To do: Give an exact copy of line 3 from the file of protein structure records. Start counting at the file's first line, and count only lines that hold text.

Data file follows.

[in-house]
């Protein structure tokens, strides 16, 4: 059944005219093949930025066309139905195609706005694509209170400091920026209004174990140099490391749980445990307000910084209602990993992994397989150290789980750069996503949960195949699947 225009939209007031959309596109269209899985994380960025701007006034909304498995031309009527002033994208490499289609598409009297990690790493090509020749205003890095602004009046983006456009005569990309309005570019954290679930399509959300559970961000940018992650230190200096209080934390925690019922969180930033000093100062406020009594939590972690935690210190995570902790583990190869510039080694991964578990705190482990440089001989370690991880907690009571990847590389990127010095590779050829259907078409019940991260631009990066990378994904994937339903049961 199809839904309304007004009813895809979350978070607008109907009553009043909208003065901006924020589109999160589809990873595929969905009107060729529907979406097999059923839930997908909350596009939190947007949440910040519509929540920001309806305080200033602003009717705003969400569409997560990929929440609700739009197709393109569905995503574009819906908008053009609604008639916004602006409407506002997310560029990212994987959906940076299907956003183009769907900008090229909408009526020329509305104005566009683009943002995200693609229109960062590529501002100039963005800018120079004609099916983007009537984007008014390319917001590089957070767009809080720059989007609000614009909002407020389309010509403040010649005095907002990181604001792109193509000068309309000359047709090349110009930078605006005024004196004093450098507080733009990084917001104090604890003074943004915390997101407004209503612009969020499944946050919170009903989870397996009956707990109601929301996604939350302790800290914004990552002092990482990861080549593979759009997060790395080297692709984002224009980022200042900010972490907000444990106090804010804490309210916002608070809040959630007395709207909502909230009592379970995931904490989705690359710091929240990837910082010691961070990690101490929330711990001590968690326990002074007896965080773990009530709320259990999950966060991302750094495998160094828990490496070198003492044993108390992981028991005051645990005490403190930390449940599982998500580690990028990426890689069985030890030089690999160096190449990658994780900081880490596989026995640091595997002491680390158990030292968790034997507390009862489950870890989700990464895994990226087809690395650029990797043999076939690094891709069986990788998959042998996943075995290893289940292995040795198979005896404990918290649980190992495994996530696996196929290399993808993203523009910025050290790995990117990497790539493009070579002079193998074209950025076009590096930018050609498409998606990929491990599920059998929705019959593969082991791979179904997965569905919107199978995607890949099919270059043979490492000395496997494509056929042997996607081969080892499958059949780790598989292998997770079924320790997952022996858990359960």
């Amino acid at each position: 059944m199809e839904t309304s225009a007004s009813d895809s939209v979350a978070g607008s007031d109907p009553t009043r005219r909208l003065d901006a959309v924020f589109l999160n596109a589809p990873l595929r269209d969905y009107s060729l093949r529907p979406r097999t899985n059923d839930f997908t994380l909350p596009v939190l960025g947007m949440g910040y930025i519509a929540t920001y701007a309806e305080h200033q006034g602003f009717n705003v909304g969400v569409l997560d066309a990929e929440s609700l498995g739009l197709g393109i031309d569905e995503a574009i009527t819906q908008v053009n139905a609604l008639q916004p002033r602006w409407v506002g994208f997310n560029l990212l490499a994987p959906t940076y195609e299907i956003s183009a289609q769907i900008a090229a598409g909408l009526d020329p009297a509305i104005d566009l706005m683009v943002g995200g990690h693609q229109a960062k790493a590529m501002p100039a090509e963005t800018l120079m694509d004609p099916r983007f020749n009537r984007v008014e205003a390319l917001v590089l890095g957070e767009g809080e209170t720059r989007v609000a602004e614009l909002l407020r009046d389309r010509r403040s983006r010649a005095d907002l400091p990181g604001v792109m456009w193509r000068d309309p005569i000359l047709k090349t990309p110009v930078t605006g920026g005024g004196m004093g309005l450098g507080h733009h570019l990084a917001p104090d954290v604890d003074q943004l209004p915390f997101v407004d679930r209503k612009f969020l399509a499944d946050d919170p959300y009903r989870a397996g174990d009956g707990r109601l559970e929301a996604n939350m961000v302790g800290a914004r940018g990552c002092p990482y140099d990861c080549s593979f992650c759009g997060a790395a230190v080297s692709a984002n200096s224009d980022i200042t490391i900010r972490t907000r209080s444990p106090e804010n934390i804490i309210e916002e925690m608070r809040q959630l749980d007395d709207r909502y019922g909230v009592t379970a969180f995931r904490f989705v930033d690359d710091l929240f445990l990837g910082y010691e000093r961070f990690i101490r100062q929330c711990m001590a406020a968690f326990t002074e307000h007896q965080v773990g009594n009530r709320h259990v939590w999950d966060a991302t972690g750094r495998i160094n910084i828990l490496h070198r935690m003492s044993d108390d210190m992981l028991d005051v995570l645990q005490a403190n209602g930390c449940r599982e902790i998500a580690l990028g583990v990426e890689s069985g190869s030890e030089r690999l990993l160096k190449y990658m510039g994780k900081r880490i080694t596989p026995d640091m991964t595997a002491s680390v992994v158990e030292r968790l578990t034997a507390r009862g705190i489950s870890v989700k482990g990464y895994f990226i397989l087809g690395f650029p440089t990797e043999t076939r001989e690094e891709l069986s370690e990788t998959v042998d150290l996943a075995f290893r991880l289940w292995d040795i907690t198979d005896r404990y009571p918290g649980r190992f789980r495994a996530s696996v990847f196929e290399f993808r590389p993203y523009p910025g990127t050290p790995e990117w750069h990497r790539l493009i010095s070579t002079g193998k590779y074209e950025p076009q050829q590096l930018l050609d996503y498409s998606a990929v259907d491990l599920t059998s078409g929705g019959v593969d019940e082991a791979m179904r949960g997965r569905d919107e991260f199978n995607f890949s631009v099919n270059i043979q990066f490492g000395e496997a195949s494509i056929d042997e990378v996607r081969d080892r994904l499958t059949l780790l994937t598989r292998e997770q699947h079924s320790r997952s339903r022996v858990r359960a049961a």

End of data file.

């Amino acid at each position: 059944m199809e839904t309304s225009a007004s009813d895809s939209v979350a978070g607008s007031d109907p009553t009043r005219r909208l003065d901006a959309v924020f589109l999160n596109a589809p990873l595929r269209d969905y009107s060729l093949r529907p979406r097999t899985n059923d839930f997908t994380l909350p596009v939190l960025g947007m949440g910040y930025i519509a929540t920001y701007a309806e305080h200033q006034g602003f009717n705003v909304g969400v569409l997560d066309a990929e929440s609700l498995g739009l197709g393109i031309d569905e995503a574009i009527t819906q908008v053009n139905a609604l008639q916004p002033r602006w409407v506002g994208f997310n560029l990212l490499a994987p959906t940076y195609e299907i956003s183009a289609q769907i900008a090229a598409g909408l009526d020329p009297a509305i104005d566009l706005m683009v943002g995200g990690h693609q229109a960062k790493a590529m501002p100039a090509e963005t800018l120079m694509d004609p099916r983007f020749n009537r984007v008014e205003a390319l917001v590089l890095g957070e767009g809080e209170t720059r989007v609000a602004e614009l909002l407020r009046d389309r010509r403040s983006r010649a005095d907002l400091p990181g604001v792109m456009w193509r000068d309309p005569i000359l047709k090349t990309p110009v930078t605006g920026g005024g004196m004093g309005l450098g507080h733009h570019l990084a917001p104090d954290v604890d003074q943004l209004p915390f997101v407004d679930r209503k612009f969020l399509a499944d946050d919170p959300y009903r989870a397996g174990d009956g707990r109601l559970e929301a996604n939350m961000v302790g800290a914004r940018g990552c002092p990482y140099d990861c080549s593979f992650c759009g997060a790395a230190v080297s692709a984002n200096s224009d980022i200042t490391i900010r972490t907000r209080s444990p106090e804010n934390i804490i309210e916002e925690m608070r809040q959630l749980d007395d709207r909502y019922g909230v009592t379970a969180f995931r904490f989705v930033d690359d710091l929240f445990l990837g910082y010691e000093r961070f990690i101490r100062q929330c711990m001590a406020a968690f326990t002074e307000h007896q965080v773990g009594n009530r709320h259990v939590w999950d966060a991302t972690g750094r495998i160094n910084i828990l490496h070198r935690m003492s044993d108390d210190m992981l028991d005051v995570l645990q005490a403190n209602g930390c449940r599982e902790i998500a580690l990028g583990v990426e890689s069985g190869s030890e030089r690999l990993l160096k190449y990658m510039g994780k900081r880490i080694t596989p026995d640091m991964t595997a002491s680390v992994v158990e030292r968790l578990t034997a507390r009862g705190i489950s870890v989700k482990g990464y895994f990226i397989l087809g690395f650029p440089t990797e043999t076939r001989e690094e891709l069986s370690e990788t998959v042998d150290l996943a075995f290893r991880l289940w292995d040795i907690t198979d005896r404990y009571p918290g649980r190992f789980r495994a996530s696996v990847f196929e290399f993808r590389p993203y523009p910025g990127t050290p790995e990117w750069h990497r790539l493009i010095s070579t002079g193998k590779y074209e950025p076009q050829q590096l930018l050609d996503y498409s998606a990929v259907d491990l599920t059998s078409g929705g019959v593969d019940e082991a791979m179904r949960g997965r569905d919107e991260f199978n995607f890949s631009v099919n270059i043979q990066f490492g000395e496997a195949s494509i056929d042997e990378v996607r081969d080892r994904l499958t059949l780790l994937t598989r292998e997770q699947h079924s320790r997952s339903r022996v858990r359960a049961a």